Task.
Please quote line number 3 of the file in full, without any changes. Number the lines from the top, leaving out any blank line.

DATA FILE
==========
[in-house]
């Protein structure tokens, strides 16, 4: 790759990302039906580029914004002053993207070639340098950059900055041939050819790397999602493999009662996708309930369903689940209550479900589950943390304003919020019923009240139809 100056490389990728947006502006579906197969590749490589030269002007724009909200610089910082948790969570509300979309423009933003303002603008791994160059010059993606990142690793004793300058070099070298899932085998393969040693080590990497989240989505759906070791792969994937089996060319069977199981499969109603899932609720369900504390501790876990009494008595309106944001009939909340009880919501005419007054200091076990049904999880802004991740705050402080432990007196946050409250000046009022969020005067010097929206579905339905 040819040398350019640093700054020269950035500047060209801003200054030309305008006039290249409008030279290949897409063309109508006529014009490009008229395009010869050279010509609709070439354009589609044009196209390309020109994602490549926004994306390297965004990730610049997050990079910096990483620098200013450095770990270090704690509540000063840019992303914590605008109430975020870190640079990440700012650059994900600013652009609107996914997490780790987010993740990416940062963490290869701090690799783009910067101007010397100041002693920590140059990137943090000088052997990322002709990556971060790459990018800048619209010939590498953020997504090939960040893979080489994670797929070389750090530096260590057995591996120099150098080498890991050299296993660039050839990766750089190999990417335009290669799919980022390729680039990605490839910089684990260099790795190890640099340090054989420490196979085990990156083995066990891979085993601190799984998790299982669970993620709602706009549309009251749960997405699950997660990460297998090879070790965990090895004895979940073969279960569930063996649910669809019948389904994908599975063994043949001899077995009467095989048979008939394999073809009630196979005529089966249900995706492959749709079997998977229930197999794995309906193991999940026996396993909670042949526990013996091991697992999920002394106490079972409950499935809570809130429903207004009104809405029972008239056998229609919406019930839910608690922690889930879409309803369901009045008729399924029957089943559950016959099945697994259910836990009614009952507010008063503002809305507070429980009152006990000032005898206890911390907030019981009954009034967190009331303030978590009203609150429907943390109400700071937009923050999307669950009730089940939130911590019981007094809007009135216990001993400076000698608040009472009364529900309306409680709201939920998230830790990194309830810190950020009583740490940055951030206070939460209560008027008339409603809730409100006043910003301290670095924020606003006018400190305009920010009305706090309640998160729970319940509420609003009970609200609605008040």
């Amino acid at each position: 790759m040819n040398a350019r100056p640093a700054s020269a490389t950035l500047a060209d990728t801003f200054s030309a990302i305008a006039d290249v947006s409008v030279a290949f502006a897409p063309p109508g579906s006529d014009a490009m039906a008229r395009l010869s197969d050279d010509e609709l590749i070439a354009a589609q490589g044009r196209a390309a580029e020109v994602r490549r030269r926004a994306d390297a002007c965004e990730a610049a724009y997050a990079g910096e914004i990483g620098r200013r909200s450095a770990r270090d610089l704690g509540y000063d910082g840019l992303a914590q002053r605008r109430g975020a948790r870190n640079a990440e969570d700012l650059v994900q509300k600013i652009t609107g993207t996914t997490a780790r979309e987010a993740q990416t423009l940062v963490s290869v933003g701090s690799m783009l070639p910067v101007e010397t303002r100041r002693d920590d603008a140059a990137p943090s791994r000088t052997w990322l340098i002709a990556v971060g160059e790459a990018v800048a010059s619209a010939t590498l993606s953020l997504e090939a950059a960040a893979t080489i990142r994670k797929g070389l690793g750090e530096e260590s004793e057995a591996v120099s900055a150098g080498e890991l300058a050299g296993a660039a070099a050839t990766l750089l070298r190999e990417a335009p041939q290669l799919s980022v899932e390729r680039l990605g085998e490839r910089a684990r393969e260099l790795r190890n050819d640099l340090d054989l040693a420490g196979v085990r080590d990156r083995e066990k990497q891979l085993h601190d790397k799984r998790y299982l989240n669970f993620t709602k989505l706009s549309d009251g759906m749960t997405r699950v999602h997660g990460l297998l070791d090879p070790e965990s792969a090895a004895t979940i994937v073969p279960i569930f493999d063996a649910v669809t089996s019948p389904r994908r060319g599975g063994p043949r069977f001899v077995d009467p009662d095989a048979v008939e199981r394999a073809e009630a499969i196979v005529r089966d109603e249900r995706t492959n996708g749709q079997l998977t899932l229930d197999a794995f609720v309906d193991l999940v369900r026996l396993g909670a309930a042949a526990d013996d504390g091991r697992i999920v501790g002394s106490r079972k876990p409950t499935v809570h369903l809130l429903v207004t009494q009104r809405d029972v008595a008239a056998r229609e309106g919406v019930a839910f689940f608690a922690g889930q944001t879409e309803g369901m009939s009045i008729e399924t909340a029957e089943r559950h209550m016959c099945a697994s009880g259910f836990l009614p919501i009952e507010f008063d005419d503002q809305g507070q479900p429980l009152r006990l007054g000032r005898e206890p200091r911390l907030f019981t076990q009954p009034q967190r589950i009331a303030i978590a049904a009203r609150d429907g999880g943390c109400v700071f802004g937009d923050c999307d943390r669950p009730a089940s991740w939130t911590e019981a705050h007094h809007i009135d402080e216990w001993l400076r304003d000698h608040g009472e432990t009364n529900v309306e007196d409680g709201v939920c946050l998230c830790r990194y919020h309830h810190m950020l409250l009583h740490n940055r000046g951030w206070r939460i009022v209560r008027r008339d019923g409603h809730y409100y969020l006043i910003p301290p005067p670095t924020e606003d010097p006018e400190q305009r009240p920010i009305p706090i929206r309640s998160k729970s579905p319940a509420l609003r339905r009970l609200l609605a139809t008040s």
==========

């Amino acid at each position: 790759m040819n040398a350019r100056p640093a700054s020269a490389t950035l500047a060209d990728t801003f200054s030309a990302i305008a006039d290249v947006s409008v030279a290949f502006a897409p063309p109508g579906s006529d014009a490009m039906a008229r395009l010869s197969d050279d010509e609709l590749i070439a354009a589609q490589g044009r196209a390309a580029e020109v994602r490549r030269r926004a994306d390297a002007c965004e990730a610049a724009y997050a990079g910096e914004i990483g620098r200013r909200s450095a770990r270090d610089l704690g509540y000063d910082g840019l992303a914590q002053r605008r109430g975020a948790r870190n640079a990440e969570d700012l650059v994900q509300k600013i652009t609107g993207t996914t997490a780790r979309e987010a993740q990416t423009l940062v963490s290869v933003g701090s690799m783009l070639p910067v101007e010397t303002r100041r002693d920590d603008a140059a990137p943090s791994r000088t052997w990322l340098i002709a990556v971060g160059e790459a990018v800048a010059s619209a010939t590498l993606s953020l997504e090939a950059a960040a893979t080489i990142r994670k797929g070389l690793g750090e530096e260590s004793e057995a591996v120099s900055a150098g080498e890991l300058a050299g296993a660039a070099a050839t990766l750089l070298r190999e990417a335009p041939q290669l799919s980022v899932e390729r680039l990605g085998e490839r910089a684990r393969e260099l790795r190890n050819d640099l340090d054989l040693a420490g196979v085990r080590d990156r083995e066990k990497q891979l085993h601190d790397k799984r998790y299982l989240n669970f993620t709602k989505l706009s549309d009251g759906m749960t997405r699950v999602h997660g990460l297998l070791d090879p070790e965990s792969a090895a004895t979940i994937v073969p279960i569930f493999d063996a649910v669809t089996s019948p389904r994908r060319g599975g063994p043949r069977f001899v077995d009467p009662d095989a048979v008939e199981r394999a073809e009630a499969i196979v005529r089966d109603e249900r995706t492959n996708g749709q079997l998977t899932l229930d197999a794995f609720v309906d193991l999940v369900r026996l396993g909670a309930a042949a526990d013996d504390g091991r697992i999920v501790g002394s106490r079972k876990p409950t499935v809570h369903l809130l429903v207004t009494q009104r809405d029972v008595a008239a056998r229609e309106g919406v019930a839910f689940f608690a922690g889930q944001t879409e309803g369901m009939s009045i008729e399924t909340a029957e089943r559950h209550m016959c099945a697994s009880g259910f836990l009614p919501i009952e507010f008063d005419d503002q809305g507070q479900p429980l009152r006990l007054g000032r005898e206890p200091r911390l907030f019981t076990q009954p009034q967190r589950i009331a303030i978590a049904a009203r609150d429907g999880g943390c109400v700071f802004g937009d923050c999307d943390r669950p009730a089940s991740w939130t911590e019981a705050h007094h809007i009135d402080e216990w001993l400076r304003d000698h608040g009472e432990t009364n529900v309306e007196d409680g709201v939920c946050l998230c830790r990194y919020h309830h810190m950020l409250l009583h740490n940055r000046g951030w206070r939460i009022v209560r008027r008339d019923g409603h809730y409100y969020l006043i910003p301290p005067p670095t924020e606003d010097p006018e400190q305009r009240p920010i009305p706090i929206r309640s998160k729970s579905p319940a509420l609003r339905r009970l609200l609605a139809t008040s």